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Unformatted text preview: o is usually r (cation) R (anion). If, however, r (anion) r (cation), then the r R ratio should be used to | v v 44 pgm 1-19-98 plm 3-21-98 MP | e-Text Main Menu | Textbook Table of Contents pg045 [R] G1 7-27060 / IRWIN / Schaffer bmb 3-31-98 MP3 Chapter 2 TABLE 2.6–1 Atomic Scale Structures The critical r R ratio for each coordination number. (Note that the drawings are not to scale.) Coordination number Critical (r/R) value (r/R) Stability range Geometry 0 &lt; r/R &lt; 0.155 Always possible r 2 0 3 0.155 0.155 ≤ r/R &lt; 0.225 4 0.225 0.225 ≤ r/R &lt; 0.414 6 0.414 0.414 ≤ r/R &lt; 0.732 R R r R 8 r 0.732 ≤ r/R &lt; 1 0.732 R r r 12 1 R r/R = 1 estimate the CN of the anion. Once the CN of the smaller ion is known, the CN of the larger ion can be determined based on the cation : anion ratio, or the stoichiometry of the compound. ....................................................................................................................................... EXAMPLE 2.6–1 Table 2.6–1 gives the ionic radius ratio range for CN 6 as 0.414 rR limiting values by investigating the critical geometry for CNs of 6 and 8. 0.732. Derive these Solution The geometry for the critical (minimum) r R ratio for CN 6 is shown in Table 2.6–1. If a represents the length of the edge of the cube, then when all of the ions are just touching each other r R a 2 R and R a 2 Dividing the ﬁrst equation by the second equation yields r R 1 2R | v v 2 | e-Text Main Menu | Textbook Table of Contents 45 pg046 [V] G2 7-27060 / IRWIN / Schaffer Part I Fundamentals Solving for the desired quantity yields r R 2 1 0.414 Since the maximum value for CN 6 corresponds to the minimum value for CN repeat the procedure for the critical geometry for CN 8. In this case, we ﬁnd r a R 3 2 and R R 8, we must a Dividing the ﬁrst equation by the second and solving for r R yields r R 3 1 0.732 ......................................................................................................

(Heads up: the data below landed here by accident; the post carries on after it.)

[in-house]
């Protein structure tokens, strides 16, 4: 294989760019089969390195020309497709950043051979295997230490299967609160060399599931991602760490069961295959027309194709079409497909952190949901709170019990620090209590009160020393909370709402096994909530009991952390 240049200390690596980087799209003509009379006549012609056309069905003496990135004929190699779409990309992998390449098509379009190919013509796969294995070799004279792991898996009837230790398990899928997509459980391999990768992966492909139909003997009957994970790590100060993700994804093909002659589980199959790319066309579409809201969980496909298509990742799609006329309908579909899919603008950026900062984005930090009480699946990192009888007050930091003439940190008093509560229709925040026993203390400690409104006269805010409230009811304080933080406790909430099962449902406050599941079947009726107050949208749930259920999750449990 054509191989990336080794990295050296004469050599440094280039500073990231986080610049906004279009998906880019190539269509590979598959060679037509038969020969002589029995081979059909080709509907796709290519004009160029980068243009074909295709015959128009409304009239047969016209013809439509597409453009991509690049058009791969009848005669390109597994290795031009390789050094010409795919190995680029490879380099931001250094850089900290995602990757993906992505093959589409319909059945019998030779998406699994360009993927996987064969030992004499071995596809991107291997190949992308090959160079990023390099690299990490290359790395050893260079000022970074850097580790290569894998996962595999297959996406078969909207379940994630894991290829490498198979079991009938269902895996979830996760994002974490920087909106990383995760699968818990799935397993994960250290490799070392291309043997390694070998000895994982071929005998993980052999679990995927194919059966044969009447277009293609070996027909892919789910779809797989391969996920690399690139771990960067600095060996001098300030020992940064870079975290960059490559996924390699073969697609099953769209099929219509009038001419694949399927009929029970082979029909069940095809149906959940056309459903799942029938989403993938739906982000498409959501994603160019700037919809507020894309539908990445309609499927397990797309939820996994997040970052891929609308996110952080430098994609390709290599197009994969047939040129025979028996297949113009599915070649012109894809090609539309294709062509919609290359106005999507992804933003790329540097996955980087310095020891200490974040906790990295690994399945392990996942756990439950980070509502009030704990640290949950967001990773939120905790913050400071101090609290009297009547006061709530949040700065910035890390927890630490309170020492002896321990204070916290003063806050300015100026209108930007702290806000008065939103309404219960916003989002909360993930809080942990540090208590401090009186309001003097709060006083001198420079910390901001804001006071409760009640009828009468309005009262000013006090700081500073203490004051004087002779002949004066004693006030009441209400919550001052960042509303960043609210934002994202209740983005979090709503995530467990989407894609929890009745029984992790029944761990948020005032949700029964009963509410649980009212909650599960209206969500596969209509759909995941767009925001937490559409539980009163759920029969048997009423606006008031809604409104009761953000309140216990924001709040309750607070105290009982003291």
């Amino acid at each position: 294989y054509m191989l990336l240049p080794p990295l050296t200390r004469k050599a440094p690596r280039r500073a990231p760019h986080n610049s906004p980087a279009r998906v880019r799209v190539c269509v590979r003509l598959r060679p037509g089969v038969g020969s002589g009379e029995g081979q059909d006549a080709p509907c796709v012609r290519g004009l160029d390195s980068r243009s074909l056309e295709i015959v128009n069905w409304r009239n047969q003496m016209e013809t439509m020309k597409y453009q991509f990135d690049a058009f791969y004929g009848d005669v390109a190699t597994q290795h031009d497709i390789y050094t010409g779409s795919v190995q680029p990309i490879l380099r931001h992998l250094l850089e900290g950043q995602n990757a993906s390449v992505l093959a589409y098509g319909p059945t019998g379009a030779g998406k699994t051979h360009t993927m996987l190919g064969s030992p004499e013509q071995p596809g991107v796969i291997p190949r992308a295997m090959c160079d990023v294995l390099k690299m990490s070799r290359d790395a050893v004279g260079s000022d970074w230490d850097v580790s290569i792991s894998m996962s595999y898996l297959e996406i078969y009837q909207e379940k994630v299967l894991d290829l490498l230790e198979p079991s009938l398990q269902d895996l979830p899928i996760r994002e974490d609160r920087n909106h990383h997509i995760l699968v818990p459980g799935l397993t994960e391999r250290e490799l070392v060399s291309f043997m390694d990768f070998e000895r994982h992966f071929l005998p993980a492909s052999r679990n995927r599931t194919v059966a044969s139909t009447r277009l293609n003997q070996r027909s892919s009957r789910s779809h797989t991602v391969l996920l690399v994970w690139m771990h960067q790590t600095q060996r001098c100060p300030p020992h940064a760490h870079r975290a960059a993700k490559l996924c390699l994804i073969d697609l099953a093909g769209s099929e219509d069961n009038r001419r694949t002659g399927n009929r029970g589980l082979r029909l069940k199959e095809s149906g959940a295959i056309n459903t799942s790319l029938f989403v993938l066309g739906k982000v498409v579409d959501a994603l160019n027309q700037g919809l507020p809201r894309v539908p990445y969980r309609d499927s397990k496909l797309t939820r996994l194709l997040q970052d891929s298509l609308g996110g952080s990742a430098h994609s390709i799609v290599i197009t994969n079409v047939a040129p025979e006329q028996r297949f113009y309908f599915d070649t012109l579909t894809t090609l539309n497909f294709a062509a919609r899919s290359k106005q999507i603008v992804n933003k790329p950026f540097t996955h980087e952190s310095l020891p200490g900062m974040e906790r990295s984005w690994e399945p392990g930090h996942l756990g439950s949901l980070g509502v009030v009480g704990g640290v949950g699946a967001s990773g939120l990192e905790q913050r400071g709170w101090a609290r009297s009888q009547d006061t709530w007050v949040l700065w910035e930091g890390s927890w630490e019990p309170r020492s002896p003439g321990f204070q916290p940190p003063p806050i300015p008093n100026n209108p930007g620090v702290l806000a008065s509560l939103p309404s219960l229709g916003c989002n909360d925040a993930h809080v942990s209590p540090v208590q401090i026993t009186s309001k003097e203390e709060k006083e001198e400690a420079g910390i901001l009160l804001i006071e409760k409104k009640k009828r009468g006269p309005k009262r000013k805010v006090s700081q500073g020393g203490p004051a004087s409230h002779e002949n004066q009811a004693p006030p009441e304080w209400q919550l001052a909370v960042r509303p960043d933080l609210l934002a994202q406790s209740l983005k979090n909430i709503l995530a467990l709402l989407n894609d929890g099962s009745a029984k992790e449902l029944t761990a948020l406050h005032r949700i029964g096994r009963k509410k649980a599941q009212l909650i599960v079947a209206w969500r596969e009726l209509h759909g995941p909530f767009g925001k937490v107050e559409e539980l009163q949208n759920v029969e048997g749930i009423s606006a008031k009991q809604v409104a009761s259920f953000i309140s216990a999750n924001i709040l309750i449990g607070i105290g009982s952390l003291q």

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## This note was uploaded on 02/25/2013 for the course PHYS 2202 taught by Professor Sowell during the Spring '10 term at Georgia Institute of Technology.

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